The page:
Tag Archives: Qufu

Leadership Lessons from Confucius: quiet satisfaction

Temple of Confucius: quiet satisfaction

子曰:「不患人之不己之,患不知人也。」
The Master said: “Don’t be concerned about other people failing to acknowledge you; be concerned about failing to acknowledge them.”

Leadership isn’t a popularity contest. It’s not a race for fame and fortune. It’s a constant process of “carving and polishing stones” to sharpen your ability to build and develop a self-sustaining team that requires minimal intervention from you in how it operates. Continue reading Leadership Lessons from Confucius: quiet satisfaction

Leadership Lessons from Confucius: like carving and polishing stones

like carving and polishing stones

子貢曰:「貧而無諂,富而無驕,何如?」子曰:「可也,未若貧而樂,富而好禮者也。」子貢曰:「詩云:『如切如磋,如琢如磨』,其斯之謂與?」子曰:「賜也,始可與言詩已矣,告諸往而知來者。」
Zigong said: “’Poor but not subservient; wealthy but not arrogant.’ What do you think of that?” The Master said: “Not bad, but this would be better still: ‘Poor but content; wealthy but loves the rites.’” Zigong said: “In the Book of Songs it is said: ‘Like carving and polishing stones, like cutting and grinding gems.’ Is this not the same idea?” Confucius said: “Wonderful, Zigong! At last I can discuss the Book of Songs with you! Based on what I’ve already said, you can work out what’s coming next!”

“Like carving and polishing stones, like cutting and grinding gems.” This line from the ancient Book of Songs (1) that Zigong (2) quotes to Confucius during their bout of poetic banter provides the perfect metaphor for the process of self-cultivation. The modern-day equivalent would be, I suppose, “sharpening the saw.” Continue reading Leadership Lessons from Confucius: like carving and polishing stones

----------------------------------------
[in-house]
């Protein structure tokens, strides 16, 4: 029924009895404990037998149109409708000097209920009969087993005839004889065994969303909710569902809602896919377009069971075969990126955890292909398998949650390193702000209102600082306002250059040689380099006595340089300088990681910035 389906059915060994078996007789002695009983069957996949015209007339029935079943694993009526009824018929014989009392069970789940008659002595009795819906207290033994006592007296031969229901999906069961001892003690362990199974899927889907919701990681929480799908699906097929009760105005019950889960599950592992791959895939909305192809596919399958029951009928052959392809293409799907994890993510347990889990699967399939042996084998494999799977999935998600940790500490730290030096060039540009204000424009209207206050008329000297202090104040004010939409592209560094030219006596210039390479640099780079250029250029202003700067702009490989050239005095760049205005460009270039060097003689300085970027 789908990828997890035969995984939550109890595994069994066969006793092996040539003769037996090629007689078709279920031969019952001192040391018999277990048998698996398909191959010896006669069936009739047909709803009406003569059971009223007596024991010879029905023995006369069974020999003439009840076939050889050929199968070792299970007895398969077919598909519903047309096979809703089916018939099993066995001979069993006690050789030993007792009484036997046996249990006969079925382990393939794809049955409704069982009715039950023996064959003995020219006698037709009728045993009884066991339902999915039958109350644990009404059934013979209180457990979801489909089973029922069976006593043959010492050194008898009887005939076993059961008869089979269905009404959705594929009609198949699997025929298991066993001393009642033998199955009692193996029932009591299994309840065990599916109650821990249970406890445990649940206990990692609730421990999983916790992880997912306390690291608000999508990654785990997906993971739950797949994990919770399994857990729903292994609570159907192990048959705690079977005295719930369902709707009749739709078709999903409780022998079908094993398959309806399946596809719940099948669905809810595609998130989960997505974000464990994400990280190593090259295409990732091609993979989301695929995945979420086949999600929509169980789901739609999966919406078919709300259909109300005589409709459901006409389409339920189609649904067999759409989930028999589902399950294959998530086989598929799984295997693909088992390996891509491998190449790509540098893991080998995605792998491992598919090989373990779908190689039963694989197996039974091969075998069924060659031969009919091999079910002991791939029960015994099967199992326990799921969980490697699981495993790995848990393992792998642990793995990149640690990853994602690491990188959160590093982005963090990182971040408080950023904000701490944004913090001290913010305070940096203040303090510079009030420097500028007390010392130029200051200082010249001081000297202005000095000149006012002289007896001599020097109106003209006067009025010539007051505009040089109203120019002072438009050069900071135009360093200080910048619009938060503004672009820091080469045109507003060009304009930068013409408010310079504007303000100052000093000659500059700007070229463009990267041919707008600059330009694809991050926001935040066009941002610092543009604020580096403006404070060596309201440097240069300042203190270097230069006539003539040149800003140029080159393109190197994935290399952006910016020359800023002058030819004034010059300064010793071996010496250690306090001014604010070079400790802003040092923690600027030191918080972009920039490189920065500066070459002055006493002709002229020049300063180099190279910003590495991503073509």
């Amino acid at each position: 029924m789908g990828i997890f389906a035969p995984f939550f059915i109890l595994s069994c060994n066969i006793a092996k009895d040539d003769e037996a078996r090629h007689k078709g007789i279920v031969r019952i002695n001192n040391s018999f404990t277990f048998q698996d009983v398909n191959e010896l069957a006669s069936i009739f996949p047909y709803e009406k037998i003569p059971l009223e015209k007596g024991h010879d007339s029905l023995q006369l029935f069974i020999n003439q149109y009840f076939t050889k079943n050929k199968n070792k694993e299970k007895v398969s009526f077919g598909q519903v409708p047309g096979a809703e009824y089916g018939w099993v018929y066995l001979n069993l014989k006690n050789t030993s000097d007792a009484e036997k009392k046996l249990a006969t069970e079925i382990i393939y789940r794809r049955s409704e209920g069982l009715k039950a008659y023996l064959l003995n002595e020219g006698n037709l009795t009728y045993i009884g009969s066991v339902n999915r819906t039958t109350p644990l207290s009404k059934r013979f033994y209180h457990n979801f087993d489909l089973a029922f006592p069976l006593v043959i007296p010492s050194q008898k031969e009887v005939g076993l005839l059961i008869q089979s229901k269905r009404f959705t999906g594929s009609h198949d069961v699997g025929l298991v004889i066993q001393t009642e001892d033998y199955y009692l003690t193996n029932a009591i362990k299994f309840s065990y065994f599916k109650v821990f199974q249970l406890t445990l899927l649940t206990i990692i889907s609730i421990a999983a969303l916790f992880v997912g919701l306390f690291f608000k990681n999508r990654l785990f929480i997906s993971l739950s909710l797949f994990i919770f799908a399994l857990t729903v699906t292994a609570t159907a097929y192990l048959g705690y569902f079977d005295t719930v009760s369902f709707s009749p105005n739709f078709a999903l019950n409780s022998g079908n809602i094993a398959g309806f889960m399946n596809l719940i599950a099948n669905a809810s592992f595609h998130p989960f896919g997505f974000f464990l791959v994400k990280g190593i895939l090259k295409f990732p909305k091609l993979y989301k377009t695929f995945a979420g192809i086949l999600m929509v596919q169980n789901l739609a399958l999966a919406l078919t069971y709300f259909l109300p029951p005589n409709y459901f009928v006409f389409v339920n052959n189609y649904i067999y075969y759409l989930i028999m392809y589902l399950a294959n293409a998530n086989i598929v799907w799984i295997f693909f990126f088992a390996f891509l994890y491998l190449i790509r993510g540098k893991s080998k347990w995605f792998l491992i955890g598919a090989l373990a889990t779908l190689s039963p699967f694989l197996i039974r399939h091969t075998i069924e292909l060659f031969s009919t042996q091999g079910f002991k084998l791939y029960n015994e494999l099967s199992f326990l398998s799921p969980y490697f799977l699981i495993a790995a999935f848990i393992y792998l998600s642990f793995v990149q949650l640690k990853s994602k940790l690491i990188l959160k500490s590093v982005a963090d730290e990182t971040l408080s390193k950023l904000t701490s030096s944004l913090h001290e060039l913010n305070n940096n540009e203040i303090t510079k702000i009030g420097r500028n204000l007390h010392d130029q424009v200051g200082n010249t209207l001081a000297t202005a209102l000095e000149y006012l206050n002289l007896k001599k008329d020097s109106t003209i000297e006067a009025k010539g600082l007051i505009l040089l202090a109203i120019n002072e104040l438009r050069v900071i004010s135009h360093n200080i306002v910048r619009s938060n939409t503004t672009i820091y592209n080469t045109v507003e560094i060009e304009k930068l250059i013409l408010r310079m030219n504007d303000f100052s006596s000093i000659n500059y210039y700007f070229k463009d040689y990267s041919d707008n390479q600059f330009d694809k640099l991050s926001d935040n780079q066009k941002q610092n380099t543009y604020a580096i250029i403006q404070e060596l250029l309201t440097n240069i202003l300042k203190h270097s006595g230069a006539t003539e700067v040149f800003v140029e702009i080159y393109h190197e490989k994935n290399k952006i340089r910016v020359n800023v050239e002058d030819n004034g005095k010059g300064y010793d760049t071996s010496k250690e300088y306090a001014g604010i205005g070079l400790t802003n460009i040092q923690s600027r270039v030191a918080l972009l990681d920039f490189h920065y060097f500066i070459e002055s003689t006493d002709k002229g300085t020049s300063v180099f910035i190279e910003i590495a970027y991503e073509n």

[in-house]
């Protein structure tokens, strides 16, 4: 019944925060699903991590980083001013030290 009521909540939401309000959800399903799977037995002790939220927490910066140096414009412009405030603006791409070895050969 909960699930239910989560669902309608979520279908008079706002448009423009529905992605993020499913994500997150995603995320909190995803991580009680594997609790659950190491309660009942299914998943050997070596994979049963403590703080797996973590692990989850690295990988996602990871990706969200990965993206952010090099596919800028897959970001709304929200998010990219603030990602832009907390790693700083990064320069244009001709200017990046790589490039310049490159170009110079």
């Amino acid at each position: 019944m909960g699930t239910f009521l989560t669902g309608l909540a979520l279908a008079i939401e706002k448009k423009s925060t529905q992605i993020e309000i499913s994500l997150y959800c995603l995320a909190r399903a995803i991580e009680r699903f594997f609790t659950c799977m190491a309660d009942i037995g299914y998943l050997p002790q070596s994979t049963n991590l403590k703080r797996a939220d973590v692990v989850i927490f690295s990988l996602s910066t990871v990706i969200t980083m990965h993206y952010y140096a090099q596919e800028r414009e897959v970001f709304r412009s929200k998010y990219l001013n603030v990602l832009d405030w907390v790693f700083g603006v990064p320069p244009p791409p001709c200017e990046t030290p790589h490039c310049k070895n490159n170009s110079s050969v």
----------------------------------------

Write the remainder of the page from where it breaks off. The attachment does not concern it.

Kong Forest

Kong Forest, Qufu
Kong Forest, Qufu

The Kong Forest provides a much richer and more evocative symbol of the enduring prestige of the Kong family than the Kong Mansion. In addition to the graves of Confucius, his son, and grandson, it is home to the tombs, burial mounds, and memorial tablets and arches of over 3,000 other members of the family in beautiful wooded grounds that cover over 200 hectares. Continue reading Kong Forest

Qufu Temple of Confucius: the shrine to the sage’s wife

Shrine honoring the wife of Confucius, Temple of Confucius, Qufu
Shrine honoring the wife of Confucius, Temple of Confucius, Qufu

Tucked away towards the rear of the Temple of Confucius in Qufu is the Living Palace, which is home to a shrine honoring Qiguan Shi (亓官氏), the wife of Confucius, as a paragon of traditional Chinese womanhood.

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Qufu Temple of Confucius

Lingxing Gate, Temple of Confucius, Qufu
Lingxing Gate, Temple of Confucius, Qufu

More by accident than design, I was lucky enough to finish off my travels this year with a weekend trip to Qufu, the hometown of Confucius and the site of the oldest and largest temple dedicated to the sage. The early winter weather was absolutely wonderful with its clear blue skies and sunshine, and the lack of tourists gave me the opportunity to explore the complex and other sites in the area virtually undisturbed. Continue reading Qufu Temple of Confucius